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Dine Out

2019 Best of Design Awards winners for Interior — Hospitality
  2019 Best of Design Award for Interior — Hospitality: Tamarindo Designer: Stayner Architects Location: San Clemente, California Stayner Architects helped first-time restaurateurs translate their acclaimed food truck, Tamarindo, into a full-service restaurant set in a 1940s-era former men’s haberdashery in San Clemente, at the far southern end of Orange County, California. Tamarindo introduces the land of Nixon to the owner’s traditional cuisine from the Mexican state of Querétaro, north of Mexico City. The design is based on research into the drawings of Mexican feminist artist collective Polvo de Gallina Negra and the Arte Povera materials of Luis Barragán. Stayner Architects translated the handmade quality of the food into the construction materials and architectural details. Contractor: Stayner Properties Mural Design and Installation: Jon Anthony Terrazzo Tables and Countertops: Stayner Architects Lighting Products: Ketra Sawn-Cut Lava Stone: SoCal Building Solutions Honorable Mentions Project Name: All Square Designer: Architecture Office Project Name: ROOST East Market Designer: Morris Adjmi Architects Editors' Picks Project Name: The Fleur Room Designer: Rockwell Group Project Name: Woodlark Hotel Designer: OFFICEUNTITLED
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No food or drink allowed

Someone ate Maurizio Cattelan's $120,000 banana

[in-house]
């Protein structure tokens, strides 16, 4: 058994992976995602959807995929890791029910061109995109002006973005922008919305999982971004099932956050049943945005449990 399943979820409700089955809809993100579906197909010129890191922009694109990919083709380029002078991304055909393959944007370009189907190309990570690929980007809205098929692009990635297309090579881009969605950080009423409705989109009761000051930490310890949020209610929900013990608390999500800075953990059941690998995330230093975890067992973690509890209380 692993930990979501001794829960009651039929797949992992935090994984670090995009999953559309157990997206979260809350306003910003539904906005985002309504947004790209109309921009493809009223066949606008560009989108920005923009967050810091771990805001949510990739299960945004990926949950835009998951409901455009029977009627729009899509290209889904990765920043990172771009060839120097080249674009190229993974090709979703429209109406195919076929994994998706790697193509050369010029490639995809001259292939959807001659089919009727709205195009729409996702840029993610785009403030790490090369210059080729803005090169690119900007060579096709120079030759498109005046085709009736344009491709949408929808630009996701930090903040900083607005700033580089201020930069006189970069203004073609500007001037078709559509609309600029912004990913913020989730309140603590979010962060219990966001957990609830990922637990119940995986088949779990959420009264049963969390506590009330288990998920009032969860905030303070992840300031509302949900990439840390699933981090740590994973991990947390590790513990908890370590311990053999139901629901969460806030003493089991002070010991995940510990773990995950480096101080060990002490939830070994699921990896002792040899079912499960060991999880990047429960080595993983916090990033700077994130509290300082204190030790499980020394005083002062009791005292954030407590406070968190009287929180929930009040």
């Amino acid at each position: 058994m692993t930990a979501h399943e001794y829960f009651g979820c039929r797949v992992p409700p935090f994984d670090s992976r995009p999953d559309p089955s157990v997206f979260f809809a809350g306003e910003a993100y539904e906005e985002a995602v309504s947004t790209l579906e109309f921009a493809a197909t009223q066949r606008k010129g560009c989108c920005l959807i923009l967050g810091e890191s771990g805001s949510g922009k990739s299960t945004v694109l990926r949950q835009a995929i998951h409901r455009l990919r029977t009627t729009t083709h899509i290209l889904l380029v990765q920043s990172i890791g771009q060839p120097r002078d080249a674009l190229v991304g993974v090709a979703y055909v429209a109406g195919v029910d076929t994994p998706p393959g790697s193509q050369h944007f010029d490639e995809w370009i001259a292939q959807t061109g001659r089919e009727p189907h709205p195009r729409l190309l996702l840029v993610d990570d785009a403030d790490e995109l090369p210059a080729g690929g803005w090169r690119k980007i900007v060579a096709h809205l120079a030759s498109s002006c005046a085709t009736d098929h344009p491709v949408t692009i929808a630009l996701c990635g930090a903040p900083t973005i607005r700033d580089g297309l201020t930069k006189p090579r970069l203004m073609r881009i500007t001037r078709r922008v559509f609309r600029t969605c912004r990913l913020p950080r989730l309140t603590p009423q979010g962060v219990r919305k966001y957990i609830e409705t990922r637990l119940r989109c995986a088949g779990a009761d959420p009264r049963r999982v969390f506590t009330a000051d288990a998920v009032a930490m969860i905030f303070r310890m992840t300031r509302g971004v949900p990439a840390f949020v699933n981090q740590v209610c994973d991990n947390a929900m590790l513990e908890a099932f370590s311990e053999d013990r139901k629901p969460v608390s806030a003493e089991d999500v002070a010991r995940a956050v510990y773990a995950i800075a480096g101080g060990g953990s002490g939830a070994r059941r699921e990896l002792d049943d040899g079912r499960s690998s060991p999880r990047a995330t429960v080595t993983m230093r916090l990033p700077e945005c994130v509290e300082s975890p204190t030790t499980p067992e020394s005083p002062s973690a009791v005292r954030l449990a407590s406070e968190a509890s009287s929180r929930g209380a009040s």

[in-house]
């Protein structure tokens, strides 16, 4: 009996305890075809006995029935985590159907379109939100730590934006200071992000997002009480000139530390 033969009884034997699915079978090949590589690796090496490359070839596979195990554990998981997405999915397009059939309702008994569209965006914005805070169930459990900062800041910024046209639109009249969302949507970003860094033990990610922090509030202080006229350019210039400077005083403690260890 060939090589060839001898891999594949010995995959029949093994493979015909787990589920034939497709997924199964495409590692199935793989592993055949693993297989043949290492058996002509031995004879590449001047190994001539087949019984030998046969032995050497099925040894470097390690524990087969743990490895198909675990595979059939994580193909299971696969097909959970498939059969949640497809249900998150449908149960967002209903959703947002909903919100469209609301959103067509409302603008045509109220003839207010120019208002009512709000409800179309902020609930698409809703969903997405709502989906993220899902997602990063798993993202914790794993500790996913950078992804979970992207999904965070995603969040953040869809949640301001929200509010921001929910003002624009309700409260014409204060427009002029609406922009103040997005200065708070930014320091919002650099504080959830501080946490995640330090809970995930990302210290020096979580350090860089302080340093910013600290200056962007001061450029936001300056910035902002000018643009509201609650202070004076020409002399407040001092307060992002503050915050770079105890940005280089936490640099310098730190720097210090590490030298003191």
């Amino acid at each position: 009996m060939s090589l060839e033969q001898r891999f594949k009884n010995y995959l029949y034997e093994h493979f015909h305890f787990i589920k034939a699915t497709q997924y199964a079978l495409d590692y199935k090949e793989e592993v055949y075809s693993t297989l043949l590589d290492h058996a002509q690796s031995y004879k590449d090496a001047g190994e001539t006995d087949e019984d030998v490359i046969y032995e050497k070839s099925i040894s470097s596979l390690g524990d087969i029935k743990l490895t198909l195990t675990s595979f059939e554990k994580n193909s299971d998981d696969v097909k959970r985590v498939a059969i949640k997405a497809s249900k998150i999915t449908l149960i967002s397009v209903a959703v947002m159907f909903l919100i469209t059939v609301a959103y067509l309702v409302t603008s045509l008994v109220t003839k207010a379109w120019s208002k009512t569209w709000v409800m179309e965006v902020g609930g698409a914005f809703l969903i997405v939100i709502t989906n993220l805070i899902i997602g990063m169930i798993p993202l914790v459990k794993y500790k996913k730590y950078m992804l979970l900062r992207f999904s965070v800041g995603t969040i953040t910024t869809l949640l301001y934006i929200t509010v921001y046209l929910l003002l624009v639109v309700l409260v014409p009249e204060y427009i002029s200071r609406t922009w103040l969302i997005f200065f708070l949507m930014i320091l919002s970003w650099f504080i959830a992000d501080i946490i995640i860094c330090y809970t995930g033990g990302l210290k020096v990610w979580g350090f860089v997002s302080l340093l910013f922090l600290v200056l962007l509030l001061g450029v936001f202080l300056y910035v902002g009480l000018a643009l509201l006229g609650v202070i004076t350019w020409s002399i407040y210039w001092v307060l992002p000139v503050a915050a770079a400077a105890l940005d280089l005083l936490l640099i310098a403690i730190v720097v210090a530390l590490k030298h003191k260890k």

In case you missed it, a banana duct-taped to a blank wall, that fruit whose peel has been the basis of so much slapstick comedy, sold for no less than $120,000 at Art Basel Miami Beach, the sun-soaked winter outpost of the Swiss art fair. Called Comedian, the sculpture—three editions available—was the creation of the Italian artist Maurizio Cattelan, who recently had another brush with mainstream press when his full-functioning 18 karat gold toilet, America, was stolen from Blenheim Palace in England less than two months ago. The banana attracted a great deal of attention at the fair, with people lining up to take selfies with the fruit mounted to the wall of the global mega gallery Perrotin. It also attracted, depending on your perspective, vandalism or critical intervention: The performance artist David Datuna ate the banana on Saturday. Comedian was taken down for the last day of the fair because of the disruption it was causing, after which someone used the opportunity to scrawl “EPSTIEN [SIC] DIDN’T KILL HIMSELF” in blood-red paint on the now-bare wall. It was promptly covered up. https://twitter.com/GiancarloSopo/status/1203875430803087367 While Datuna’s performance may appeal to some as a means of pointing out the relative valuelessness of the work, they would be missing the point. Of course Comedian is just a fruit and some household tape. Nobody is meant to believe that the materials are in-themselves valuable beyond their grocery store price points. What is sold to collectors is not duct tape and a banana, but rather a certificate, which presumably includes maintenance instructions. The inherent ephemerality of the fruit is part of the work: owners can change the banana whenever they see fit. Obviously anybody could make this work at home, that's not in dispute. What’s sold, supposedly, is an idea (and the right to resell it). That is to say, that it is not about the objects. Like much art of the past 100 years, which has included urinals, apples, and canned feces as high-value objects, the intention of art like Comedian is to question how value is produced in the context of art. The controversy, mainstream and art world press, and social media presence is presumably as much as part of the work as the banana mounted in almost painterly gesture by a diagonal strip of duct tape somewhere it doesn’t belong. Even if we were to take Comedian at face value, putting decay on display through constantly-rotting produce isn't a new idea, either. Comedian also references the history of Cattelan’s own practice. The 1999 A Perfect Day, a mainstay of art history classes, used a whole lot more tape to attach Cattelan’s gallerist Massimo De Carlo to the wall for an entire day. Now, 20 years later, with a title that suggests a person—maybe himself, maybe his gallerist—perhaps we can see this banana as a stand-in for the body. Or, depending on one's leanings, it might just be rendering all the art system’s actors (this writer included) as charlatans and jesters. Whoever the joke may be on, Comedian is at the very least an ironic critique of the art market. As Jason Farago points out in his "grudging defense" in the New York Times: “[Cattelan’s] entire career has been a testament to an impossible desire to create art sincerely, stunted here by money, there by his own doubts.” By asking so much money for an idea (successfully, at least one edition has sold) that unifies two cheap, common objects, and creating so much controversy along with it, Cattelan attempts to expose the ways value is generated in art, as well as issues of authorship. Of course, at a time of rising inequality and rising seas that threaten Miami Beach, one might not find it so funny and fairly see it as a further indictment of an art system awash in cash, a playground for the one percent. That's what Comedian has to tell us: it’s all a charade, fresh fruit and painted canvas and plain-old dollar bills alike. Regardless, Cattelan will surely be happy to take his 50 percent cut.